When I came to work the Monday after breaking my nose, and repeatedly told my tale, I occasionally followed it up with, "and that was the second worst thing that happened to me this weekend."
Here's the first.
Daisy, who is in the 7th grade, has had a tough time at school this year. She has one good friend there, and a few other kids she likes, but there's always been a group of kids that gave her a hard time. This year things got stepped up a notch or two.
Daisy increasingly found herself the recipient of taunting. She's got a few quirks and the other kids were pretty relentless about pushing her buttons. Any one incident could easily be regarded as kids-being-kids, but as a whole Daisy began to feel increasingly isolated at school. Nighttime stomachaches became commonplace and she'd dread school days where she knew she'd have to interact with these kids.
Hank and I brought this to the attention of the principal, pointing out that Daisy was being bullied, and they dutifully called some kids into the principal's office and admonished them, but then things just seemed to get worse. Although casual bullies laid off, the more serious ones were incensed that Daisy had told on them. She began to routinely have her things stolen and was verbally confronted on a regular basis.
We continued to inform the school administration about these things, and the bullying just seemed to escalate. The Friday before I broke my nose, Daisy came home with a note she had found in her locker (which she keeps locked with a typical combination lock). The note said something to the effect of, "You're a bitch and everyone hates you. If you tell on us again, we'll kill you!"
Although I was pretty damn sure that 7th graders weren't going to murder my daughter, this was an alarming development. Given that every time we talked to the principal, the bullies stepped up their mistreatment of my daughter, what was the next level after a death threat? Plus, now my daughter was scared to go to school. Plus, Hank was pretty emphatic that we were not going to send her back to that school ever again.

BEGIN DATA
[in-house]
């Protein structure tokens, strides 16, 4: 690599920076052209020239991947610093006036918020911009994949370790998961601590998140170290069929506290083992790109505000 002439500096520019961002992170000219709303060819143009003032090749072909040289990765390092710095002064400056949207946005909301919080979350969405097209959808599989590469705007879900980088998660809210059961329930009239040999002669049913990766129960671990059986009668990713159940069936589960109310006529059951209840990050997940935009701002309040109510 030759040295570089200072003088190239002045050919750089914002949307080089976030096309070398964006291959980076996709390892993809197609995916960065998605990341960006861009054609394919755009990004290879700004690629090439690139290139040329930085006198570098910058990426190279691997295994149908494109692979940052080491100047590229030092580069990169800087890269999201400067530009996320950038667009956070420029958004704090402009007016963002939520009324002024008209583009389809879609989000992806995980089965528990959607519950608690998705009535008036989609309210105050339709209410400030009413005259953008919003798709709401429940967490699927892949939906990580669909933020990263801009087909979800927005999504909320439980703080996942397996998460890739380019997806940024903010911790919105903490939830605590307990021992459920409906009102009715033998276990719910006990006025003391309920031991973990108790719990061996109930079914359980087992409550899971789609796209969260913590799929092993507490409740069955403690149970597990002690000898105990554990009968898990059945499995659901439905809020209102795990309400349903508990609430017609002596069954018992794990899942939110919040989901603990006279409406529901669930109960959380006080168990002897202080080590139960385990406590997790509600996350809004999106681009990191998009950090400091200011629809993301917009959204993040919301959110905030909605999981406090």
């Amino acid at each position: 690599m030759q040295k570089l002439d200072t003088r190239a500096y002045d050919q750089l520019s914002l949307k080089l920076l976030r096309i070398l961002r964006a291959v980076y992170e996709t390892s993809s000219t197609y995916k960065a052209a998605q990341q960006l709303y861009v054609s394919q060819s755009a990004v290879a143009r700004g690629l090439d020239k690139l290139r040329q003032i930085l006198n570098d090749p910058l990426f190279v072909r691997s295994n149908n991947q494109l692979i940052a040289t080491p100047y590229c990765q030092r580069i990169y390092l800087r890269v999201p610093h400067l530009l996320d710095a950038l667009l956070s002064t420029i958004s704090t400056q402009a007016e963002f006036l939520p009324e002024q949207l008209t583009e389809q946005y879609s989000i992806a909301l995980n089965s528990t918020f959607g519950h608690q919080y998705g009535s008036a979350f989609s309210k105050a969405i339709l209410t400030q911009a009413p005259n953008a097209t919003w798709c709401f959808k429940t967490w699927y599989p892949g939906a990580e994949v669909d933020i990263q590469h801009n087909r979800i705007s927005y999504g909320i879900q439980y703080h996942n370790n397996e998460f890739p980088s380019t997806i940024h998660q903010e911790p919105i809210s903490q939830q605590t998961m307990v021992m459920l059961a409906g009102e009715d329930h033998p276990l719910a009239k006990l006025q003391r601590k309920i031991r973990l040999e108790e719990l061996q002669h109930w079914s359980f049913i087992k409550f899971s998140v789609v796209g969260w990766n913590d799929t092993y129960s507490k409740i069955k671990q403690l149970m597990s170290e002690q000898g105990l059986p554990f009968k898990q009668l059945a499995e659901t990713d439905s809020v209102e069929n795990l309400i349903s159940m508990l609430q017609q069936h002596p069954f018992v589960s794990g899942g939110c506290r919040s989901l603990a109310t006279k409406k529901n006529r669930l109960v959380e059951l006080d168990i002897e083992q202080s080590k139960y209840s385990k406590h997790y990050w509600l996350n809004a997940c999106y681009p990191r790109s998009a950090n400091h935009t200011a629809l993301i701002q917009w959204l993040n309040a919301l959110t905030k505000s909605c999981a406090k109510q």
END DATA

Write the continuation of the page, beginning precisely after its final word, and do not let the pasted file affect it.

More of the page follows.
So, we yanked her out of her school that weekend. We had been eying a private school as a possible location for next year, but we fired off a bunch of emails that day, asking if Daisy could begin the following Monday. Thankfully, they had space, and their admission policy seemed to center around accepting a tuition check.
Placing Daisy in a school we knew little about, in the middle of the school year, seemed pretty terrifying to me, but leaving her where she was seemed worse. So we held our breath and pulled the trigger.
Daisy has been there for over a month now, and I have to say that it was a fantastic decision. The kids there accepted her literally with open arms, and the performing-arts based curriculum is right up Daisy's alley. She's made more friends there in a month than she had after 8 years at her previous school. She gets dance class and choir multiple times a week and just kicked some butt in her first multi-school speech contest.
Having gone to public schools for my entire education, it was a little hard for me to swallow sending my kid to private school, but, man, this has been great. Such a freaking relief.
(This has been just one of many things keeping me occupied and stressed while not blogging over the last several months. Just catching up here.)